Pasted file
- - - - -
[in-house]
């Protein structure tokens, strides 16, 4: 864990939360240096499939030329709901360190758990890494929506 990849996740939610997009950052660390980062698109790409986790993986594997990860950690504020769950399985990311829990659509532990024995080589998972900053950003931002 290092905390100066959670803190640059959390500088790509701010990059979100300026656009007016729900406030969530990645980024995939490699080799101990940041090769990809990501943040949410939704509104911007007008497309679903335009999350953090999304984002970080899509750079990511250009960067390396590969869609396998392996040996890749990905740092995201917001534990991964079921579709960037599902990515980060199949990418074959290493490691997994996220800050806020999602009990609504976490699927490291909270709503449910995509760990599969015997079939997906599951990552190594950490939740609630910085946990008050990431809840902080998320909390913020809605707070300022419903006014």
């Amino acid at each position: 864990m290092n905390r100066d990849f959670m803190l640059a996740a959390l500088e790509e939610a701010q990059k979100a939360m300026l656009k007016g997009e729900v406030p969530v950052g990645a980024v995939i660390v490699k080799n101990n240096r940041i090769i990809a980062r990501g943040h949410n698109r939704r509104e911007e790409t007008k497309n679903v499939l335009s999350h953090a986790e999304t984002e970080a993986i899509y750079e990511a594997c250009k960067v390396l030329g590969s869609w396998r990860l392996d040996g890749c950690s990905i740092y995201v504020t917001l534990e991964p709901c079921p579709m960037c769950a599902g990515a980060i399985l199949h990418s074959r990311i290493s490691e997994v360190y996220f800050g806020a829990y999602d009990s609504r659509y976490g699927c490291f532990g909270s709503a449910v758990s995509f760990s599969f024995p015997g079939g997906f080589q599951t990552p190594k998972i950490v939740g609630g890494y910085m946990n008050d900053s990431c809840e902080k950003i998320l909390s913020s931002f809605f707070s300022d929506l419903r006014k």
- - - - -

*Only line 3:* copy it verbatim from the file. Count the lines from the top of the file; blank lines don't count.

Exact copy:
């Amino acid at each position: 864990m290092n905390r100066d990849f959670m803190l640059a996740a959390l500088e790509e939610a701010q990059k979100a939360m300026l656009k007016g997009e729900v406030p969530v950052g990645a980024v995939i660390v490699k080799n101990n240096r940041i090769i990809a980062r990501g943040h949410n698109r939704r509104e911007e790409t007008k497309n679903v499939l335009s999350h953090a986790e999304t984002e970080a993986i899509y750079e990511a594997c250009k960067v390396l030329g590969s869609w396998r990860l392996d040996g890749c950690s990905i740092y995201v504020t917001l534990e991964p709901c079921p579709m960037c769950a599902g990515a980060i399985l199949h990418s074959r990311i290493s490691e997994v360190y996220f800050g806020a829990y999602d009990s609504r659509y976490g699927c490291f532990g909270s709503a449910v758990s995509f760990s599969f024995p015997g079939g997906f080589q599951t990552p190594k998972i950490v939740g609630g890494y910085m946990n008050d900053s990431c809840e902080k950003i998320l909390s913020s931002f809605f707070s300022d929506l419903r006014k």